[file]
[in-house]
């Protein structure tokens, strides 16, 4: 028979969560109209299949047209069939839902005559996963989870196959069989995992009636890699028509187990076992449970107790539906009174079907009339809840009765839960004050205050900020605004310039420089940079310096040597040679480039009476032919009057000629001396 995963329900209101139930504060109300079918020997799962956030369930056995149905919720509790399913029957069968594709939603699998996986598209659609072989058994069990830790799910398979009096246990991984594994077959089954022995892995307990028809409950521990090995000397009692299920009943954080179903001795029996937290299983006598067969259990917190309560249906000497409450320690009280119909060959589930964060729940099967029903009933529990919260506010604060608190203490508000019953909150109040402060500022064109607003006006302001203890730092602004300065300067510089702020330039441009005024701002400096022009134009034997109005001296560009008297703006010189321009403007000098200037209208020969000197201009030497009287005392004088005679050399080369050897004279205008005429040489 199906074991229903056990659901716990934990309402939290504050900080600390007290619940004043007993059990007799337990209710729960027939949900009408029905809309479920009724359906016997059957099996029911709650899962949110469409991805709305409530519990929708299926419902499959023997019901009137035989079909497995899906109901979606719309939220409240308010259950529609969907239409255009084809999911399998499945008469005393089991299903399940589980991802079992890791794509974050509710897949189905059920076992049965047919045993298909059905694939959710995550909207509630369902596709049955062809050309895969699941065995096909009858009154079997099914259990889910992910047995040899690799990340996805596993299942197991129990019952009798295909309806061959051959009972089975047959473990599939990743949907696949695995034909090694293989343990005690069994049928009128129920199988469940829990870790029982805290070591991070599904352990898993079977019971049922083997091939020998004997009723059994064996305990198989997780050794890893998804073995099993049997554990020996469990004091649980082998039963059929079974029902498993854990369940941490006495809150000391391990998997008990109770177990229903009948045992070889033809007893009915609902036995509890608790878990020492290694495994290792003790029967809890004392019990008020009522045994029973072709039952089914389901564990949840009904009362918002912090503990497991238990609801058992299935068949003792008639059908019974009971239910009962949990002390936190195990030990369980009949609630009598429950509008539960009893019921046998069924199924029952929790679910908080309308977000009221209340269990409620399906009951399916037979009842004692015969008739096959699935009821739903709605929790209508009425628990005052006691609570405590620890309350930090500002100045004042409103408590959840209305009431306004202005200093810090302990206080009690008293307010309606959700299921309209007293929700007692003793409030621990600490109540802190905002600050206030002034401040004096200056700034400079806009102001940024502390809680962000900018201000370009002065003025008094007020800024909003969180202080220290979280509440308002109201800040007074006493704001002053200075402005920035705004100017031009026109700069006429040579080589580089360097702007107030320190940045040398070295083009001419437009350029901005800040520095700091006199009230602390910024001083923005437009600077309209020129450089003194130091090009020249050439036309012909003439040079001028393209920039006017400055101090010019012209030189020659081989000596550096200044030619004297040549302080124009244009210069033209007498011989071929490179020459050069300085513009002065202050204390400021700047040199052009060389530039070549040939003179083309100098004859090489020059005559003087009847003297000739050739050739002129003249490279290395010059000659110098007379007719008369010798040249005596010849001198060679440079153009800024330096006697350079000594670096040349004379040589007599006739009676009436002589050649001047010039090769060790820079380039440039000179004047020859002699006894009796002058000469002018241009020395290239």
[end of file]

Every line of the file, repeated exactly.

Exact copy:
[in-house]
């Protein structure tokens, strides 16, 4: 028979969560109209299949047209069939839902005559996963989870196959069989995992009636890699028509187990076992449970107790539906009174079907009339809840009765839960004050205050900020605004310039420089940079310096040597040679480039009476032919009057000629001396 995963329900209101139930504060109300079918020997799962956030369930056995149905919720509790399913029957069968594709939603699998996986598209659609072989058994069990830790799910398979009096246990991984594994077959089954022995892995307990028809409950521990090995000397009692299920009943954080179903001795029996937290299983006598067969259990917190309560249906000497409450320690009280119909060959589930964060729940099967029903009933529990919260506010604060608190203490508000019953909150109040402060500022064109607003006006302001203890730092602004300065300067510089702020330039441009005024701002400096022009134009034997109005001296560009008297703006010189321009403007000098200037209208020969000197201009030497009287005392004088005679050399080369050897004279205008005429040489 199906074991229903056990659901716990934990309402939290504050900080600390007290619940004043007993059990007799337990209710729960027939949900009408029905809309479920009724359906016997059957099996029911709650899962949110469409991805709305409530519990929708299926419902499959023997019901009137035989079909497995899906109901979606719309939220409240308010259950529609969907239409255009084809999911399998499945008469005393089991299903399940589980991802079992890791794509974050509710897949189905059920076992049965047919045993298909059905694939959710995550909207509630369902596709049955062809050309895969699941065995096909009858009154079997099914259990889910992910047995040899690799990340996805596993299942197991129990019952009798295909309806061959051959009972089975047959473990599939990743949907696949695995034909090694293989343990005690069994049928009128129920199988469940829990870790029982805290070591991070599904352990898993079977019971049922083997091939020998004997009723059994064996305990198989997780050794890893998804073995099993049997554990020996469990004091649980082998039963059929079974029902498993854990369940941490006495809150000391391990998997008990109770177990229903009948045992070889033809007893009915609902036995509890608790878990020492290694495994290792003790029967809890004392019990008020009522045994029973072709039952089914389901564990949840009904009362918002912090503990497991238990609801058992299935068949003792008639059908019974009971239910009962949990002390936190195990030990369980009949609630009598429950509008539960009893019921046998069924199924029952929790679910908080309308977000009221209340269990409620399906009951399916037979009842004692015969008739096959699935009821739903709605929790209508009425628990005052006691609570405590620890309350930090500002100045004042409103408590959840209305009431306004202005200093810090302990206080009690008293307010309606959700299921309209007293929700007692003793409030621990600490109540802190905002600050206030002034401040004096200056700034400079806009102001940024502390809680962000900018201000370009002065003025008094007020800024909003969180202080220290979280509440308002109201800040007074006493704001002053200075402005920035705004100017031009026109700069006429040579080589580089360097702007107030320190940045040398070295083009001419437009350029901005800040520095700091006199009230602390910024001083923005437009600077309209020129450089003194130091090009020249050439036309012909003439040079001028393209920039006017400055101090010019012209030189020659081989000596550096200044030619004297040549302080124009244009210069033209007498011989071929490179020459050069300085513009002065202050204390400021700047040199052009060389530039070549040939003179083309100098004859090489020059005559003087009847003297000739050739050739002129003249490279290395010059000659110098007379007719008369010798040249005596010849001198060679440079153009800024330096006697350079000594670096040349004379040589007599006739009676009436002589050649001047010039090769060790820079380039440039000179004047020859002699006894009796002058000469002018241009020395290239």